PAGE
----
# Z-scores ```Normal Distribution
MATH 102
Contemporary Math
S. Rook
Overview
• Section 15.4 in the textbook:
– Normal distribution
– Z-scores
– Converting raw scores to z-scores
– Applications
Normal Distribution
Normal Distribution
• When a sufficient number of data are collected, the
resulting histogram becomes nearly symmetric
– i.e. split into two equal halves
• By connecting the tops of the bars of the histogram,
of the data we obtain a bellshaped curve more commonly
known as the Normal Curve
• If a set of data can be modeled
by a normal curve, we can
calculate the proportion of the
data in ANY interval
Properties of the Normal
Distribution
• Given that a set of data follows a normal distribution, the
following properties apply to the resulting normal curve:
–
–
–
–
–
It is bell-shaped
Its highest point is the mean
It is symmetric with respect to the mean
The total area under it is 1
Approximately:
• 68% of the data lies within 1
standard deviation of the mean
• 95% of the data lies within 2
standard deviations of the mean
• 99.7% of the data lies within 3
standard deviations of the mean
Normal Distribution (Example)
Ex 1: Assume we have a normal distribution
with a mean of 10 and a standard deviation of
2. Use the 68-95-99.7 rule to find the
percentage of values in the desired interval:
a) Between 10 and 12
b) Above 14
c) Below 10
Normal Distribution (Example)
Ex 2: Assume we have a normal distribution
with a mean of 12 and a standard deviation of
3. Use the 68-95-99.7 rule to find the
percentage of values in the desired interval:
a) Above 6
b) Below 9
c) Between 15 and 18
Z-scores
Z-scores
• Examples 1 and 2 allowed us to determine the
percentage of data values that lay within 1, 2, or 3
standard deviations of the mean
• Z-scores allow us to determine the percentage of
data that lie within ANY number of standard
deviations (sds) of the mean of a standard normal
distribution
– e.g. z = 2.3 refers to 2.3 sds to the RIGHT of the mean
and z = -1.7 refers to 1.7 sds to the LEFT of the mean
• The standard normal distribution has a mean of 0
and a standard deviation of 1
Calculating Percentage/Proportion
of Area
• To calculate the percentage or proportion of
area under a standard normal curve, we use
the standard normal table
– A z-score such as z = -1.92 is looked up by finding
the first two digits (-1.9) in the rows and then the
value of the hundredths (0.02) in the columns
• e.g. What is the value associated by looking up
z = -1.92?
– The area obtained represents the proportion of
data values that lie to the LEFT of (below) the
given z-score
Calculating Percentage/Proportion
of Area (Continued)
• To find the percentage or proportion of area:
– Below a z-score – simply look up the z-score in the
table
– Above a z-score – look up the z-score and
subtract it from 1
• Recall that the area underneath the entire normal
curve is 1
– Between two z-scores – look up both z-scores and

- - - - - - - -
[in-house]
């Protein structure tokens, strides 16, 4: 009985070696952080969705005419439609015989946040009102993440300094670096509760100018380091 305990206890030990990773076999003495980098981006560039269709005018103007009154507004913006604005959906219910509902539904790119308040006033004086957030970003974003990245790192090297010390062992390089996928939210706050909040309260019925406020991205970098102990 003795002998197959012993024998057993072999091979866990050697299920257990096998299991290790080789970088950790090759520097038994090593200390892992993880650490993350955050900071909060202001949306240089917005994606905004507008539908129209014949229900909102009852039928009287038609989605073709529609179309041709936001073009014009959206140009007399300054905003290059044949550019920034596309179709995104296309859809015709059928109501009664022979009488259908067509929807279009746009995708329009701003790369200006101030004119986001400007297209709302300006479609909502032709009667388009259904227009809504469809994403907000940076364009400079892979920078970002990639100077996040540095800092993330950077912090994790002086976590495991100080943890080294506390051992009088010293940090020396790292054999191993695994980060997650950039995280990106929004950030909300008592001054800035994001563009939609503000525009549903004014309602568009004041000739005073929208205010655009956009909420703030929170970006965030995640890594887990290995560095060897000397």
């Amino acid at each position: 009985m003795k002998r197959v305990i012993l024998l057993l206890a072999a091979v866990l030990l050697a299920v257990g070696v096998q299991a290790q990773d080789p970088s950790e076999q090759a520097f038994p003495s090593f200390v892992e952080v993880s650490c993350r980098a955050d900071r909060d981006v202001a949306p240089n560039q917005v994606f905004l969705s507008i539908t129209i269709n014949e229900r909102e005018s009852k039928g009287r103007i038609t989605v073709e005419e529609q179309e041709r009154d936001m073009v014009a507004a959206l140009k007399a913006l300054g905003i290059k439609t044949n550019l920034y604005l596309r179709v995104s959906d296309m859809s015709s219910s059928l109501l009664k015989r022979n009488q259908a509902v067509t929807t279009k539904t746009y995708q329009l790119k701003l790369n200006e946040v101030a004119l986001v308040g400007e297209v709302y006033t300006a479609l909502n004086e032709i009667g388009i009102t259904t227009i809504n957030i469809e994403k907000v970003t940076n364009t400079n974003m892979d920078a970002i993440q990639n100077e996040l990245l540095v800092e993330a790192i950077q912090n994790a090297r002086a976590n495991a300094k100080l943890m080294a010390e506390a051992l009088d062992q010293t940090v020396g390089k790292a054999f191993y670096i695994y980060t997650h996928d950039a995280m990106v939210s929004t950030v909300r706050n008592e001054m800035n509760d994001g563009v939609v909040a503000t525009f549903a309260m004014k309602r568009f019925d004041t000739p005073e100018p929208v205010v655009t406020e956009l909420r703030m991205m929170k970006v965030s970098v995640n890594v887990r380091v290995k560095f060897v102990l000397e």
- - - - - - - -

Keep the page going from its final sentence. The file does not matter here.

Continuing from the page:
subtract the smaller from the larger
• It may help to draw the normal curve
Z-scores (Example)
Ex 3: Assume a data set follows the normal
distribution and use the standard normal table
to find the specified percentage of data values
under the standard normal curve:
a) Below z = -1.35
b) Above z = 2.00
c) Between z = -0.98
and z = 1.72
d) Above z = -2.73
e) Below z = 0.08
f) Between z = 1.01
and z = 1.99
Converting Raw Scores to
Z-scores
Converting Raw Scores to Z-scores
• Finding the proportion of data values using z-scores
works ONLY with data adhering to a standard
normal distribution
• However, given that the data comes from a normal
distribution and the distribution’s mean &amp; sd, we
can convert a value into a z-score using the
formula z  x   where:

μ is the mean of the data
σ is the sd of the data
x is any value
Converting Raw Scores to Z-scores
(Example)
Ex 4: Given a mean, a standard deviation, and a
raw score from a data set that comes from a
normal distribution, find the corresponding zscore:
a) μ = 80, σ = 5, x = 87
b) μ = 21, σ = 4, x = 14
c) μ = 38, σ = 10.3, x = 48
Applications
Applications (Example)
Ex 5: A machine fills bags of candy, but due to slight
irregularities in the operation of the machine, not
every bag gets exactly the same number of pieces.
Assume that the number of pieces per bag has a
mean of 200 and a standard deviation of 2.
Assuming a normal distribution, what proportion of
the bags will have:
a) Less than 197 pieces of candy?
b) More than 204 pieces of candy?
c) Between 199 and 201 pieces of candy?
Applications (Example)
Ex 6: A supervisor observes and records the amount
of time his employees take for lunch. Suppose the
length of the average lunch is 42.5 minutes with a
standard deviation of 5.8 minutes. Assuming a
normal distribution, what proportion of the
supervisor’s employees have a lunch break:
a) Less than 50 minutes?
b) More than 40 minutes?
c) Between 43 to 45 minutes?
Summary
• After studying these slides, you should know how to do
the following:
– Use the 68-95-99.7 rule to find the percentage of values in a
desired interval of a normal distribution
– Compute the proportion of the standard normal curve using zscores
– Compute a z-score given the mean, standard deviation, and a
raw score from a normal distribution
– Solve application problems involving normal distributions